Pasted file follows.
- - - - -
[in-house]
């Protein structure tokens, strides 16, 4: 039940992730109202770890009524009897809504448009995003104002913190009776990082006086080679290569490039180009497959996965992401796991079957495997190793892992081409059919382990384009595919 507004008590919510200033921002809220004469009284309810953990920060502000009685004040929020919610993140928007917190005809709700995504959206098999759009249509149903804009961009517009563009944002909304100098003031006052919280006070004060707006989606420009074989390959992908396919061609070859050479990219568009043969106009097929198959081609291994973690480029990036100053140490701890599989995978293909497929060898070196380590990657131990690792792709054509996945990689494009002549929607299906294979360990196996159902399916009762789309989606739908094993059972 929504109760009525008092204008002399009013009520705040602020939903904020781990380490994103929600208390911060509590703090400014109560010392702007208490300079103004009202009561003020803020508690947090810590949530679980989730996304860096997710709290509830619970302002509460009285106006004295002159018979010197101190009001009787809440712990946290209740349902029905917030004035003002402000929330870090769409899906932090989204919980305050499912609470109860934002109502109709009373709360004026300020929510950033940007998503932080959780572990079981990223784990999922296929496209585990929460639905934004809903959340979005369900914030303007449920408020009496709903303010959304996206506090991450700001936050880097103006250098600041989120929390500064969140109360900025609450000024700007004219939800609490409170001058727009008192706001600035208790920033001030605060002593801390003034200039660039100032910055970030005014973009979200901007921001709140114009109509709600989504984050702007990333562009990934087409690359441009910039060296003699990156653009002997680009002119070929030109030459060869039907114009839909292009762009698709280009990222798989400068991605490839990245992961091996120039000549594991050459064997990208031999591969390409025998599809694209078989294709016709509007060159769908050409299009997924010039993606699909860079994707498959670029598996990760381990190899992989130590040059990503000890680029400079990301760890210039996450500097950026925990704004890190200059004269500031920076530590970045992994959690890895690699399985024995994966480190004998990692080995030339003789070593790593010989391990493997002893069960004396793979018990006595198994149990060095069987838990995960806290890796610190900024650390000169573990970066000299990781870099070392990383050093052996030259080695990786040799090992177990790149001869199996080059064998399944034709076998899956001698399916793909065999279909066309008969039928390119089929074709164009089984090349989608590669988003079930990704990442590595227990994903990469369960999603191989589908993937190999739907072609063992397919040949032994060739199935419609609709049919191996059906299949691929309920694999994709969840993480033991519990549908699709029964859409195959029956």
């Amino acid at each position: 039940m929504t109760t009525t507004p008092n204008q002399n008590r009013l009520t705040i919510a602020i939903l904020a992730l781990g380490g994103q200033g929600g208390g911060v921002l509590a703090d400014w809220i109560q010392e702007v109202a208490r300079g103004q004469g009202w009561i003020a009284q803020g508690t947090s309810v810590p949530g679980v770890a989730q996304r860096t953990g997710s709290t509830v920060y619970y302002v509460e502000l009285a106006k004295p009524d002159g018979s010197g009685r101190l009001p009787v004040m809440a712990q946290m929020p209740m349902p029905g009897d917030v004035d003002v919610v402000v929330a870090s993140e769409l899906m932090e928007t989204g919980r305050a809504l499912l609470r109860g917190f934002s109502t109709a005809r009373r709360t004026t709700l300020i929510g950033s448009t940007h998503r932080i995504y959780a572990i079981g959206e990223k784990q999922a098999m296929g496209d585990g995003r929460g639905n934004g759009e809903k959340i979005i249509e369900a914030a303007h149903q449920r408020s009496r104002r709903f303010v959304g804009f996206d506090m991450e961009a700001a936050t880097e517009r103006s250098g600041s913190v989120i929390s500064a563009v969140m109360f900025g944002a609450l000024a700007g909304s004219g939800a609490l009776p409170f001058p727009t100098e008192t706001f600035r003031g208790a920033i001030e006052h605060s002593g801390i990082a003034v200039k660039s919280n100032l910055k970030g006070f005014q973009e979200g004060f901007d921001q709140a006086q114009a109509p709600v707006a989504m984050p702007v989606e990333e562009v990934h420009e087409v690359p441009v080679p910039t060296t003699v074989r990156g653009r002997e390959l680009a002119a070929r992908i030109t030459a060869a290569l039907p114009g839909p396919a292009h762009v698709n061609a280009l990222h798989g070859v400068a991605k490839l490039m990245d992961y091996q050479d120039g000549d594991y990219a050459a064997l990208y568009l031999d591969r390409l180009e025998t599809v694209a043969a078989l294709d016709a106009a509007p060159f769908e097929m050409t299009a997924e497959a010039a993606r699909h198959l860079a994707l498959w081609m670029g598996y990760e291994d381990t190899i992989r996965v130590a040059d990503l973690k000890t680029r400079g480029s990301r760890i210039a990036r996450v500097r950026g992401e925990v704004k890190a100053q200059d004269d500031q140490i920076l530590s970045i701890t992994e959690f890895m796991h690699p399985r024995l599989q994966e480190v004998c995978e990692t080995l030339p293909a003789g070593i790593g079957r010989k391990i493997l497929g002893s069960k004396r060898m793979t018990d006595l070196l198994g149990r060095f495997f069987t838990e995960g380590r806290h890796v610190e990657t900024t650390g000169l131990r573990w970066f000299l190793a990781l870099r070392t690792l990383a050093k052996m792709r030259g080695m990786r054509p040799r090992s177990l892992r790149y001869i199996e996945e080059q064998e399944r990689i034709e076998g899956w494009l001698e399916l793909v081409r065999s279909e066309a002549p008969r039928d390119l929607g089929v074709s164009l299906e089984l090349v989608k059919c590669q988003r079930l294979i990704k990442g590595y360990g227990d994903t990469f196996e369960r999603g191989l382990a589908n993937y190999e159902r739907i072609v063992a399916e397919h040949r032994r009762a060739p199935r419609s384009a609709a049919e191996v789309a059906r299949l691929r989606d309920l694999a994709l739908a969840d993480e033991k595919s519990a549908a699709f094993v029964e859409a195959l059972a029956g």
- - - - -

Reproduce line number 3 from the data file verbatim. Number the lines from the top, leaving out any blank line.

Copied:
């Amino acid at each position: 039940m929504t109760t009525t507004p008092n204008q002399n008590r009013l009520t705040i919510a602020i939903l904020a992730l781990g380490g994103q200033g929600g208390g911060v921002l509590a703090d400014w809220i109560q010392e702007v109202a208490r300079g103004q004469g009202w009561i003020a009284q803020g508690t947090s309810v810590p949530g679980v770890a989730q996304r860096t953990g997710s709290t509830v920060y619970y302002v509460e502000l009285a106006k004295p009524d002159g018979s010197g009685r101190l009001p009787v004040m809440a712990q946290m929020p209740m349902p029905g009897d917030v004035d003002v919610v402000v929330a870090s993140e769409l899906m932090e928007t989204g919980r305050a809504l499912l609470r109860g917190f934002s109502t109709a005809r009373r709360t004026t709700l300020i929510g950033s448009t940007h998503r932080i995504y959780a572990i079981g959206e990223k784990q999922a098999m296929g496209d585990g995003r929460g639905n934004g759009e809903k959340i979005i249509e369900a914030a303007h149903q449920r408020s009496r104002r709903f303010v959304g804009f996206d506090m991450e961009a700001a936050t880097e517009r103006s250098g600041s913190v989120i929390s500064a563009v969140m109360f900025g944002a609450l000024a700007g909304s004219g939800a609490l009776p409170f001058p727009t100098e008192t706001f600035r003031g208790a920033i001030e006052h605060s002593g801390i990082a003034v200039k660039s919280n100032l910055k970030g006070f005014q973009e979200g004060f901007d921001q709140a006086q114009a109509p709600v707006a989504m984050p702007v989606e990333e562009v990934h420009e087409v690359p441009v080679p910039t060296t003699v074989r990156g653009r002997e390959l680009a002119a070929r992908i030109t030459a060869a290569l039907p114009g839909p396919a292009h762009v698709n061609a280009l990222h798989g070859v400068a991605k490839l490039m990245d992961y091996q050479d120039g000549d594991y990219a050459a064997l990208y568009l031999d591969r390409l180009e025998t599809v694209a043969a078989l294709d016709a106009a509007p060159f769908e097929m050409t299009a997924e497959a010039a993606r699909h198959l860079a994707l498959w081609m670029g598996y990760e291994d381990t190899i992989r996965v130590a040059d990503l973690k000890t680029r400079g480029s990301r760890i210039a990036r996450v500097r950026g992401e925990v704004k890190a100053q200059d004269d500031q140490i920076l530590s970045i701890t992994e959690f890895m796991h690699p399985r024995l599989q994966e480190v004998c995978e990692t080995l030339p293909a003789g070593i790593g079957r010989k391990i493997l497929g002893s069960k004396r060898m793979t018990d006595l070196l198994g149990r060095f495997f069987t838990e995960g380590r806290h890796v610190e990657t900024t650390g000169l131990r573990w970066f000299l190793a990781l870099r070392t690792l990383a050093k052996m792709r030259g080695m990786r054509p040799r090992s177990l892992r790149y001869i199996e996945e080059q064998e399944r990689i034709e076998g899956w494009l001698e399916l793909v081409r065999s279909e066309a002549p008969r039928d390119l929607g089929v074709s164009l299906e089984l090349v989608k059919c590669q988003r079930l294979i990704k990442g590595y360990g227990d994903t990469f196996e369960r999603g191989l382990a589908n993937y190999e159902r739907i072609v063992a399916e397919h040949r032994r009762a060739p199935r419609s384009a609709a049919e191996v789309a059906r299949l691929r989606d309920l694999a994709l739908a969840d993480e033991k595919s519990a549908a699709f094993v029964e859409a195959l059972a029956g």